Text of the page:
P. Chandra Reddy, C.J.
1. This civil miscellaneous second appeal was referred by Ranganadham Chetty J. to be heard by a Bench, as he thought that it raises an important question relating to the interpretation of Order 21, Rules 54 and 57, C, P. C.
2. The appellant is the purchaser of the properties in dispute in a Court auction. These properties were brought to sale in execution of a decree obtained by the predecessors-in-interest of the appellant in O. S. No. 102 of 1948.
3. The subject-matter of the appeal, which is land of an extent of Ac. 6-95 cents, was attached by the plaintiff in that suit before judgment and notice of the attachment was served on the respondent. The respondent had in his favour an agreement of sale of this property executed by the judgment-debtor and other members of his family on 5-3-1948, i. e., mote than six weeks before the institution of O. S. No. 102 of 1948. He obtained a sale deed in respect of this land on 2-6-1948.
4. O. S. No. 102 of 1948 was decreed on 6-10-1948. Thereafter, the decree holder filed E. P. No. 116/49 ior sale of this property and this was dismissed on 17-10-1949 tor default ot the decree holder. The next E. P. also shared the same fate but for want of bidders. For the third time, an E. P. was taken out in 1951. Pending these proceedings, the respondent intervened with E. A. No. 807 of 1951, the claim petition, on 4th September 1951- The trial court rejected this application and directed the sale to proceed and the property was actually sold and purchased by the appellant; and the sale was confirmed on 14-8-1952. The matter was taken in a appeal to the subordinate Judge's Court, by the res- pondent. By way of abundant caution, ho also laid an action (O. S. No. 242 of 1952) under Order 21, Rule 63 C. P. C.
5. The appellate court allowed the appeal and remanded the case to the trial court with a direction that E. A. No. 807/51 should be tried along 'with the suit (0. S. No. 242 of 1952) liled by the respondent.
6. The trial court again dismissed the claim peti- tion as also the suit in the view that the agreement of the sale relied on by the plaintiff and the sale deed dated 2-6-1948 were not true and supported by consideration and that they were brought into existence collusively and fraudulently with a view to defeat the rights of the attaching decree-holder.
7. The respondent brought two appeal to the Subordinate Judge's Court, one against the order of his claim petition and another against the decree and judgment in O. S. No. 242/52. The Subordinate Judge disagreed with the trial court on the question as to the nature ot the transaction and reversed the decree under appeal.
He was further of opinion that the sale deed dated 2-6-1948 was valid and conferred a title on the vendee, despite the attachment before judgment, for the reason that the attachment ceased, having regard to the fact that the first execution petition was dismissed for default of tho decree-holder. The learned Judge thought that it was unnecessary to allow the appeal against the judgment in O. S. No. 242 of 1952, as the decision in the claim petition governed that also. The alienee from the auction purchaser, who is aggrieved by this decision, has preferred this civil miscellaneous second appeal.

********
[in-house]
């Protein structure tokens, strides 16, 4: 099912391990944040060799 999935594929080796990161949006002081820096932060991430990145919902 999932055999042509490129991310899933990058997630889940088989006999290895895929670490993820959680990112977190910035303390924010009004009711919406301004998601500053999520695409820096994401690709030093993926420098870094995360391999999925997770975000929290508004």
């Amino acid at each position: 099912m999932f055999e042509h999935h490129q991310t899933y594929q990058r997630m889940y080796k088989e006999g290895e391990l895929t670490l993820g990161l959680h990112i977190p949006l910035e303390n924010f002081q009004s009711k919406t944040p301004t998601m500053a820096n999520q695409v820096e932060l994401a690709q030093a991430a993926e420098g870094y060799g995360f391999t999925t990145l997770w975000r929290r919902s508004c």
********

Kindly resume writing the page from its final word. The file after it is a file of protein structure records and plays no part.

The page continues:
8. When the matter came for hearing before Ranganadham Chetty J. in June 1959, it was argued before him that the decisions of the Madras High Court which ruled that even if the executing court while dismissing the execution petition for default of the decree-holder does not specifically terminate the attachment, tho attachment ceases by reason of the wording of Order 21, Rule 57 C. P. C. required reconsideration. It was urged before him that in the absence of direction for the cessation of a subsisting attachment made by the court, the attachment would continue and that this aspect of the matter was overlooked in the Madras rulings. The learned Judge thought that there was some substance in this argument and, therefore, referred the matter to a Bench.
9. Order 21, Rule 57, which is the provision that falls to be considered runs as follows:
'(1) Where any property has been attached in execution of a decree and the court hearing the execution application either dismisses it or adjourns the proceedings to a future date, it shall state whether the attachment continues or ceases......
Provided that when the Court dismisses such an application by reason of the decree-holder s default, the order shall state that the attachment do cease.
XX XX XX
10. The view was consistently taken by the Madras High Court that if default was committed by the decree-holder consequent upon which the execution petition was dismissed, the attachment would terminate even in the absence ot a specific order to that effect. Venkatarao v. Suraya Rao, : AIR1950Mad2 contains an elaborate discussion on this subject. Satyanarayana Rao J. who delivered the opinion of the Court, dealt with this matter at great length. He rejected the contention that the attachment would continue so long as the court had not given a speciiic direction that it would cease. Reference was made by the learned Judge to the previous rulings of that court as also of other High Courts.